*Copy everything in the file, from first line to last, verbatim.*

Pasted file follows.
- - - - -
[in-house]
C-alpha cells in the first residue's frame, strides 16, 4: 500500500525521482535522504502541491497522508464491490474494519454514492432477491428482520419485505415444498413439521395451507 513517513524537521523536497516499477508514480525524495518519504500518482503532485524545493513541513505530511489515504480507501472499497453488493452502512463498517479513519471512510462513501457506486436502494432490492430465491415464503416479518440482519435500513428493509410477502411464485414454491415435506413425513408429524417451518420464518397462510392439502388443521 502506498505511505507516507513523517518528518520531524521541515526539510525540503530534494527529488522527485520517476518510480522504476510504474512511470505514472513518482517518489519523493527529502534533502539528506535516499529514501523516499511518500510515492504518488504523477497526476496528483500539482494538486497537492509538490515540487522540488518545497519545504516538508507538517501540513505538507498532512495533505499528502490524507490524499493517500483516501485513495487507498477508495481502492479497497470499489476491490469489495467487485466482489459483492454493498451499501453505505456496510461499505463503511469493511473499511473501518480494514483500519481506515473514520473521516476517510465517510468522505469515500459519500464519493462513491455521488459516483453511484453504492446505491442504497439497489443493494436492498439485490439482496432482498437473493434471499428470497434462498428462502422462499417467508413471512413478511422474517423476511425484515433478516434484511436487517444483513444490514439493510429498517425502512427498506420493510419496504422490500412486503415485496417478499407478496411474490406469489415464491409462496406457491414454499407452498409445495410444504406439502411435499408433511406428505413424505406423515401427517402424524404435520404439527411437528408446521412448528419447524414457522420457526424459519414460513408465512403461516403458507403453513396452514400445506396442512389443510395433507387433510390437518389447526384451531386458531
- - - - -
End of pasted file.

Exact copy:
[in-house]
C-alpha cells in the first residue's frame, strides 16, 4: 500500500525521482535522504502541491497522508464491490474494519454514492432477491428482520419485505415444498413439521395451507 513517513524537521523536497516499477508514480525524495518519504500518482503532485524545493513541513505530511489515504480507501472499497453488493452502512463498517479513519471512510462513501457506486436502494432490492430465491415464503416479518440482519435500513428493509410477502411464485414454491415435506413425513408429524417451518420464518397462510392439502388443521 502506498505511505507516507513523517518528518520531524521541515526539510525540503530534494527529488522527485520517476518510480522504476510504474512511470505514472513518482517518489519523493527529502534533502539528506535516499529514501523516499511518500510515492504518488504523477497526476496528483500539482494538486497537492509538490515540487522540488518545497519545504516538508507538517501540513505538507498532512495533505499528502490524507490524499493517500483516501485513495487507498477508495481502492479497497470499489476491490469489495467487485466482489459483492454493498451499501453505505456496510461499505463503511469493511473499511473501518480494514483500519481506515473514520473521516476517510465517510468522505469515500459519500464519493462513491455521488459516483453511484453504492446505491442504497439497489443493494436492498439485490439482496432482498437473493434471499428470497434462498428462502422462499417467508413471512413478511422474517423476511425484515433478516434484511436487517444483513444490514439493510429498517425502512427498506420493510419496504422490500412486503415485496417478499407478496411474490406469489415464491409462496406457491414454499407452498409445495410444504406439502411435499408433511406428505413424505406423515401427517402424524404435520404439527411437528408446521412448528419447524414457522420457526424459519414460513408465512403461516403458507403453513396452514400445506396442512389443510395433507387433510390437518389447526384451531386458531